There's loads of pressure on food industry CEOs these days, so surely they must look forward to escaping work for the occasional industry conference at a warm-weather location, such as FMI's Midwinter Executive Conference in Orlando, Fla., late last month.
Yet anyone who attended with the expectation of a worry-free interlude would have been mistaken.
Top executives were forcefully challenged by conference speakers to embrace industry initiatives, fix internal company problems and act before regulators force change upon them.
The food industry's top brass left Midwinter with lots of homework assignments.
“I need you to have passion for these issues,” Tim Hammonds, FMI's president and chief executive officer, said in a speech that outlined hot-button topics. “You are here to take something home that can make a difference.”
Hammonds urged action on issues ranging from high interchange fees to food safety. He also warned of the “tremendous gap in management talent” that will follow the retirement of Baby Boomers. Particularly troubling was how some supermarkets are undermining themselves as they attempt to attract college students to deal with this management problem. It turns out some of these students are forever turned off during retail internships in which they encounter store managers who give them the worst jobs and impart an uninspiring experience based on the philosophy that everyone has to come up through the ranks. This is a problem embedded in supermarket culture and one for CEOs to address forcefully.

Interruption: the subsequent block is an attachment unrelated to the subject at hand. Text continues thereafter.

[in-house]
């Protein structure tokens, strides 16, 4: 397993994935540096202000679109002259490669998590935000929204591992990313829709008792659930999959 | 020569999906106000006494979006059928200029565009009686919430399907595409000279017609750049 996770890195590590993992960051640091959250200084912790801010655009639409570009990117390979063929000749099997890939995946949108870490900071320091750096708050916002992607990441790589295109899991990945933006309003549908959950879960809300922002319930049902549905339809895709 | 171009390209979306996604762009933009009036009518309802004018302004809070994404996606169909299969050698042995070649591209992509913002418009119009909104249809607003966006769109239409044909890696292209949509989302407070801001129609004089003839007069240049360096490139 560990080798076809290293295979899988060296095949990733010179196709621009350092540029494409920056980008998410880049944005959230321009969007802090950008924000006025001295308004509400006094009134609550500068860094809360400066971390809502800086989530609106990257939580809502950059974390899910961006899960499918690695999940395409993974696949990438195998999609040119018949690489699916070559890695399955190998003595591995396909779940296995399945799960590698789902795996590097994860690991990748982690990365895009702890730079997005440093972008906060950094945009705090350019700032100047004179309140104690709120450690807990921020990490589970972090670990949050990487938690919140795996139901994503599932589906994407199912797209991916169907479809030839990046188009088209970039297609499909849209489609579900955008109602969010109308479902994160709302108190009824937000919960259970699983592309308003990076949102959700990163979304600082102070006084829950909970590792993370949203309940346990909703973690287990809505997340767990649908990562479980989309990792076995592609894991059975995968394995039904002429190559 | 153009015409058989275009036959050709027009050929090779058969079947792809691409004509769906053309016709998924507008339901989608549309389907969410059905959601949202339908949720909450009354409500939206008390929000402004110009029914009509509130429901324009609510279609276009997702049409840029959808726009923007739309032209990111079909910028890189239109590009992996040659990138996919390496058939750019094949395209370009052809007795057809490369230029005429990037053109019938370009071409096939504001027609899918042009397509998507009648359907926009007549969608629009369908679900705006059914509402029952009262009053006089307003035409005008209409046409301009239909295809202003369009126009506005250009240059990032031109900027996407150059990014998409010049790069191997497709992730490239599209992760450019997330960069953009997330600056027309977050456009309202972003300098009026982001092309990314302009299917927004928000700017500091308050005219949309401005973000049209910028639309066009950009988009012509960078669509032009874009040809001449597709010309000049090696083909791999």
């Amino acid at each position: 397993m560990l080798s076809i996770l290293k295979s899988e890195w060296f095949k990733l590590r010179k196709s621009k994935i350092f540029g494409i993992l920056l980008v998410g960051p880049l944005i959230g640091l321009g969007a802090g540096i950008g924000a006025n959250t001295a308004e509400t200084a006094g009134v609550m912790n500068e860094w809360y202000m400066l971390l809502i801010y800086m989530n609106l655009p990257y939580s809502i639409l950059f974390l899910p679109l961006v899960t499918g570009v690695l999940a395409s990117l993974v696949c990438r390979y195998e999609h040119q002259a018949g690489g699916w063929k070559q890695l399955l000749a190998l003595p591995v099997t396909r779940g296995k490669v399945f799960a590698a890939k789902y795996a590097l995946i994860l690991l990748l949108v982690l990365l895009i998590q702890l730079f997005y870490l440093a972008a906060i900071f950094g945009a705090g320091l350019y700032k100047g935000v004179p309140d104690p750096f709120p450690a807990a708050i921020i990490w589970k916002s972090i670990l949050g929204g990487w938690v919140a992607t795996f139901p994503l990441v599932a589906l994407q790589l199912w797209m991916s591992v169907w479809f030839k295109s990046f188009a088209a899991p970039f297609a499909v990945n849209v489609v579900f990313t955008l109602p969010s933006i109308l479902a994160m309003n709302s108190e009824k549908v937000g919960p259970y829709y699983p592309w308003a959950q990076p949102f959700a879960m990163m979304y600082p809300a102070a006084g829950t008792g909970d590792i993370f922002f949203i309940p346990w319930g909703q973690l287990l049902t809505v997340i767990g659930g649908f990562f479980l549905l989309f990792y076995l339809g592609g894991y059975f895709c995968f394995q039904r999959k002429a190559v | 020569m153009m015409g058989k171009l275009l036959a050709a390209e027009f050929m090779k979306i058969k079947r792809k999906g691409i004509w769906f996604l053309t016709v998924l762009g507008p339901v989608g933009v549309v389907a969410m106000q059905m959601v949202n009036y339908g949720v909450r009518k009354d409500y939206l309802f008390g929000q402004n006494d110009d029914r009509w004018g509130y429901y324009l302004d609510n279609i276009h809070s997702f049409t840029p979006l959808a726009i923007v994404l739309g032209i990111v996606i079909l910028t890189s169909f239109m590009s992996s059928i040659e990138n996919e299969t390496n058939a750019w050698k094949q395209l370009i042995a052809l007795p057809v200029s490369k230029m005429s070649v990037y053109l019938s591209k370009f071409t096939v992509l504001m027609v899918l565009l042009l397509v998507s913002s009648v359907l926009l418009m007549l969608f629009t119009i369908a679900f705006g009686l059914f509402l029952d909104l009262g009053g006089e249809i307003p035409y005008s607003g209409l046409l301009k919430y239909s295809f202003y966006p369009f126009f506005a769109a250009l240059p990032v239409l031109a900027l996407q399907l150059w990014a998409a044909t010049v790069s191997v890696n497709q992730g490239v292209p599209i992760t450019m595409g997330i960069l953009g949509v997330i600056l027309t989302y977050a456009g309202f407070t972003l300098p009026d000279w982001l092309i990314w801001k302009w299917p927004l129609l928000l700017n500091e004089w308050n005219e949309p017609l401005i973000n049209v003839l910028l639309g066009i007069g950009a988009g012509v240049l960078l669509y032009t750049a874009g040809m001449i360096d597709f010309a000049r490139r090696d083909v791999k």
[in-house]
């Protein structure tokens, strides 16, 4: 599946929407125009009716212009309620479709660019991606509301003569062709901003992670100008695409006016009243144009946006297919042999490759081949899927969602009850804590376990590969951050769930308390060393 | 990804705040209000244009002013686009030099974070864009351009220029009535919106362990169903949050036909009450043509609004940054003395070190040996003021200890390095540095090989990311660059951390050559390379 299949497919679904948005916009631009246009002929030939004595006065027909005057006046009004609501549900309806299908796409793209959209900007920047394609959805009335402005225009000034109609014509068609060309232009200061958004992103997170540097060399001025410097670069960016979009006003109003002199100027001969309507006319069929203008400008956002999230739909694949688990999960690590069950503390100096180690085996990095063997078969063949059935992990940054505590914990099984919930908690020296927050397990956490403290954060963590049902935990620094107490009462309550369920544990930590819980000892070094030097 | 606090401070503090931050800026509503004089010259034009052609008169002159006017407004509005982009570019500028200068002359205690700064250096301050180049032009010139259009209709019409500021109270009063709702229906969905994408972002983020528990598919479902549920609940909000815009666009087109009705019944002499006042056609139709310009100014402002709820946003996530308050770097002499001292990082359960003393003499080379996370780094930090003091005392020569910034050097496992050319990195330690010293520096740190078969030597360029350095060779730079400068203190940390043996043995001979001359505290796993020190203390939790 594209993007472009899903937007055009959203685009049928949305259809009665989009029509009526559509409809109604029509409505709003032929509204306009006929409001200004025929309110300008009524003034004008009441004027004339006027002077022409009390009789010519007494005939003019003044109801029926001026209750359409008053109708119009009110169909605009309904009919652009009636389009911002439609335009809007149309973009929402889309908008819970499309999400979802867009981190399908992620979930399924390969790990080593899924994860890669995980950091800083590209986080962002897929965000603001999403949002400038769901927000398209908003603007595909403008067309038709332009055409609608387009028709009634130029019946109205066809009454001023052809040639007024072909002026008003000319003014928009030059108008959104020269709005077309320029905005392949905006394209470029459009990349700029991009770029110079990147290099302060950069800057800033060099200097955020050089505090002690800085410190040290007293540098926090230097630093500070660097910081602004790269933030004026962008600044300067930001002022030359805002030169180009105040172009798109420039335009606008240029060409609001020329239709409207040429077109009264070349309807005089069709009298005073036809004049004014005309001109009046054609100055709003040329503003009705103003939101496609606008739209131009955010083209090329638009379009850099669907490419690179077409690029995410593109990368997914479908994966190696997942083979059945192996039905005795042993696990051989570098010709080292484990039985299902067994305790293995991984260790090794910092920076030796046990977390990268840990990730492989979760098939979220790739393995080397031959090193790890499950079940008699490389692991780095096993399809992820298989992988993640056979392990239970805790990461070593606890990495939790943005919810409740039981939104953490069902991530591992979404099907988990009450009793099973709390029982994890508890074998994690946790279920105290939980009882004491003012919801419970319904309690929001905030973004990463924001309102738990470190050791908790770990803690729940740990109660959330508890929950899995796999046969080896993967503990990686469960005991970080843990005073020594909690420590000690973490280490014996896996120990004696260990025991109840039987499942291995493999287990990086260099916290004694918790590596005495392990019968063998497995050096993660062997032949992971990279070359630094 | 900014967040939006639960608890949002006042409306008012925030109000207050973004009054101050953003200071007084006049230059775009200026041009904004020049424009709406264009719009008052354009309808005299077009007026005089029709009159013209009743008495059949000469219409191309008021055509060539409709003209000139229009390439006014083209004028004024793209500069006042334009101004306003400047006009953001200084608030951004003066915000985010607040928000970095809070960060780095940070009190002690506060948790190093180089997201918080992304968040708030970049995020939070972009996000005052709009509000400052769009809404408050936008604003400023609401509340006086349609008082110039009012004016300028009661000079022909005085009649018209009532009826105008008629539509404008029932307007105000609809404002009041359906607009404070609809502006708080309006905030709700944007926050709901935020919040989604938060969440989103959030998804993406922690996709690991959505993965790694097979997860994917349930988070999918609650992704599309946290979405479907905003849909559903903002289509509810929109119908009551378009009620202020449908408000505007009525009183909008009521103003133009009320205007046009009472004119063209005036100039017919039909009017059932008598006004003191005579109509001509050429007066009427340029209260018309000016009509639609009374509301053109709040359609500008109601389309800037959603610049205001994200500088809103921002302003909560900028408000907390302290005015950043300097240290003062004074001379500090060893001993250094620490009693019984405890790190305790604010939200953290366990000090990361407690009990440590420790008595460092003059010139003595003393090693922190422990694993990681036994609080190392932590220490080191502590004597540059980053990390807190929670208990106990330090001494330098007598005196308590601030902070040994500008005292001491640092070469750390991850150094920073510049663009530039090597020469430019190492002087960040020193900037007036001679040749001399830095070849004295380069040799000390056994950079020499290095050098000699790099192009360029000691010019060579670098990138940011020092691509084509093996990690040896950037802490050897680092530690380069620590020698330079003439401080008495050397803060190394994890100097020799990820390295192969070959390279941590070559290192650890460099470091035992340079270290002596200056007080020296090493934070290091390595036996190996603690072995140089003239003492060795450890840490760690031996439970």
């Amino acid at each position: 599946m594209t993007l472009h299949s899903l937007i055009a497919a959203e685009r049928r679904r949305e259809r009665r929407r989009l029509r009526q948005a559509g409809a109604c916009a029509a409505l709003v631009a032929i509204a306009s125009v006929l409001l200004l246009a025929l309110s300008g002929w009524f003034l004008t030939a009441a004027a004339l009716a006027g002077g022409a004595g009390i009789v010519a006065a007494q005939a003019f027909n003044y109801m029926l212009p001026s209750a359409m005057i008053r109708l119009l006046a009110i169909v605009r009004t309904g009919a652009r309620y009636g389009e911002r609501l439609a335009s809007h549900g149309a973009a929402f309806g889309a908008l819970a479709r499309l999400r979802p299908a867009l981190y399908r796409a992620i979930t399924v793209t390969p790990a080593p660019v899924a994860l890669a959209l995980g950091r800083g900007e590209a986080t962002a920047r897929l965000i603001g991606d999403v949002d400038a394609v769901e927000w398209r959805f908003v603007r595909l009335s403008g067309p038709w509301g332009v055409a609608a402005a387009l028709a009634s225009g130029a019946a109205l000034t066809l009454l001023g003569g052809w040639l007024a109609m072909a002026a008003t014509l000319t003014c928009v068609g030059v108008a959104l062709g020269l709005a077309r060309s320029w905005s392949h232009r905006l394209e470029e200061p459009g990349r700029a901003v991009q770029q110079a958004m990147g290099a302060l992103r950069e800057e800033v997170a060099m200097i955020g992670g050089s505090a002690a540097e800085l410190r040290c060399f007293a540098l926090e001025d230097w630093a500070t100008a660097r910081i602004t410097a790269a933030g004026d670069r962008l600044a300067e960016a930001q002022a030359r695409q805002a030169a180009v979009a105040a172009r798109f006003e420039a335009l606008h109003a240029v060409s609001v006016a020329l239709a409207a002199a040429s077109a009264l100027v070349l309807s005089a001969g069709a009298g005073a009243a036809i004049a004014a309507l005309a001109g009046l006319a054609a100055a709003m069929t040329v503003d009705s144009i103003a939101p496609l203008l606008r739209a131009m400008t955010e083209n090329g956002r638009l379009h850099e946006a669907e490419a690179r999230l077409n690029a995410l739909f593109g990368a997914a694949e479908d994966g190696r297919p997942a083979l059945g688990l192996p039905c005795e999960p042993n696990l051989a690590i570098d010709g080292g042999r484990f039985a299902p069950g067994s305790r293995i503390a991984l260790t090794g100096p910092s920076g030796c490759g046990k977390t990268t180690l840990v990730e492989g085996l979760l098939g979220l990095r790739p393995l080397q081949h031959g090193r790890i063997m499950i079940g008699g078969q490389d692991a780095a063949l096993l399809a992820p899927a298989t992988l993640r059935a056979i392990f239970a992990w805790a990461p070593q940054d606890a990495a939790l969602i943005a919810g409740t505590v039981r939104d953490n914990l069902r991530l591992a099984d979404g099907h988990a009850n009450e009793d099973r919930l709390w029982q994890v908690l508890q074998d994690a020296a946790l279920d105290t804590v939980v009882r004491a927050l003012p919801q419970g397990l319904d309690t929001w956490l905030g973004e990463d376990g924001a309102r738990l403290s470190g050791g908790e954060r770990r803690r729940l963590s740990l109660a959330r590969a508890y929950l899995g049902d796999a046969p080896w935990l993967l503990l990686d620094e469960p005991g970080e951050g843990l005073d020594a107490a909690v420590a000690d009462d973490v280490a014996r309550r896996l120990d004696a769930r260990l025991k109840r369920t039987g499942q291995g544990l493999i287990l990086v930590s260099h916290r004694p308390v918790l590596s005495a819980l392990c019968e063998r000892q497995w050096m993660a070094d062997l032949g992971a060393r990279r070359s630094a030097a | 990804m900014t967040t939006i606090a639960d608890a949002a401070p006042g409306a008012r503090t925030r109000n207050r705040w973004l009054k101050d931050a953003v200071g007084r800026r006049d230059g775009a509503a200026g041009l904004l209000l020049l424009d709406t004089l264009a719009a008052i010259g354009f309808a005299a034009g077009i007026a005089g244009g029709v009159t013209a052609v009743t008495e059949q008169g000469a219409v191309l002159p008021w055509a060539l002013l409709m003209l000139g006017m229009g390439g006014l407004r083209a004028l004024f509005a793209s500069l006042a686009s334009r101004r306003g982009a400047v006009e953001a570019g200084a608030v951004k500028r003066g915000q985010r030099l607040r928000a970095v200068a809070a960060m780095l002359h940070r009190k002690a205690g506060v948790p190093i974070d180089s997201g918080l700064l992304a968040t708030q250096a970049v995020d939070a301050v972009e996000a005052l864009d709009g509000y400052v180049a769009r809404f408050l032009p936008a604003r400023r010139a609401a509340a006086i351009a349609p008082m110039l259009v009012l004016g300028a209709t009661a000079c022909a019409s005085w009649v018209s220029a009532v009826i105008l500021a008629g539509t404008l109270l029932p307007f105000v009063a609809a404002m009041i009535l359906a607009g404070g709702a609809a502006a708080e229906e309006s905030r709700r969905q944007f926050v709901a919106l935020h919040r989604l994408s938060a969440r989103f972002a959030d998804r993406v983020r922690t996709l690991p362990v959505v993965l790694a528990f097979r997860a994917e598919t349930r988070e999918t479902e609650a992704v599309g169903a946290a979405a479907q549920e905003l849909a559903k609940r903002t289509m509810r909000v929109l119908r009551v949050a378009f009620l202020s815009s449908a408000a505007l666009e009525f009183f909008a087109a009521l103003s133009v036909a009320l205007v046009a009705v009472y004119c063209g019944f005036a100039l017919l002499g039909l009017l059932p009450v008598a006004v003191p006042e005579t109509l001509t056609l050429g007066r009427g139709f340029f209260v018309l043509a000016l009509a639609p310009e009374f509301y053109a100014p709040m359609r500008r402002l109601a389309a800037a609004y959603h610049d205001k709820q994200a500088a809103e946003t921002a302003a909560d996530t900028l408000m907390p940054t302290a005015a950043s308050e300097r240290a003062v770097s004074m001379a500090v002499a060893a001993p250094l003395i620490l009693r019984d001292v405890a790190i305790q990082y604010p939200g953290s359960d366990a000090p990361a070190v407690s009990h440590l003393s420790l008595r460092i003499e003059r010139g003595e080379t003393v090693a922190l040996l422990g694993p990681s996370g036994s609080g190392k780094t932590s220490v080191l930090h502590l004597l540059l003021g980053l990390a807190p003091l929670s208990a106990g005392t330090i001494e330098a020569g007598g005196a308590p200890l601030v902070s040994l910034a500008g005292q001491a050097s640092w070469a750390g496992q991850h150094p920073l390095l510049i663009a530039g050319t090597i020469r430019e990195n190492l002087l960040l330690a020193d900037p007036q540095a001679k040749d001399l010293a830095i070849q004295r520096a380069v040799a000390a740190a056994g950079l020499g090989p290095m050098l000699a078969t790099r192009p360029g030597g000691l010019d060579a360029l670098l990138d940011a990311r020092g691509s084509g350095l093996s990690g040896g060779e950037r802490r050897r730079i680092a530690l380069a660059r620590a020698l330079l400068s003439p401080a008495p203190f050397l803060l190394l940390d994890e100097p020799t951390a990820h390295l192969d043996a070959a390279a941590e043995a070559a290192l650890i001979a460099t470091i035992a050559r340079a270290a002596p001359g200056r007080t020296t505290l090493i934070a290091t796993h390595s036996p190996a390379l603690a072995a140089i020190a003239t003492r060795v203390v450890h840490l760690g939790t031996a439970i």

The issue of sustainability is gaining momentum and was addressed by more than one Midwinter speaker. Claude Hauser, CEO of Federation of Migros Cooperatives, Switzerland's largest retail organization, urged executives to seek global industry standards for sustainability initiatives. It was hard to argue with this point. For example, why should each retailer have to develop their own codes of human rights conduct for suppliers rather than standardize them? “We must enlarge the circle and work together before regulations oblige us to find expensive solutions,” Hauser said.
The topic of health care took center stage when Steve Burd, Safeway's chairman, president and CEO, pressed industry leaders to attack rising costs by seeking market-based health care plans and by lobbying lawmakers. Burd observed that change can be easier than many seem to believe. “I'm trying to broadly enlist the business community to change the rules of health care,” he said.
If all that didn't provide enough CEO assignments, there were urgent remarks about diversity from Jeff Noddle, Supervalu's chairman and CEO and current FMI chairman. He said retailers need to improve diversity both in their organizations and on the FMI board. “We need to make tremendous progress on diversity, and we need to start now,” he said. His remarks were sure to ruffle a few feathers, as many executives feel their companies have already made much progress.
So many issues, so little time. How many topics will get adequate follow-up attention? No one can say for sure, but there's lots of opportunity for individual and collaborative action. However, as any schoolchild knows, the longer you wait, the more homework builds up.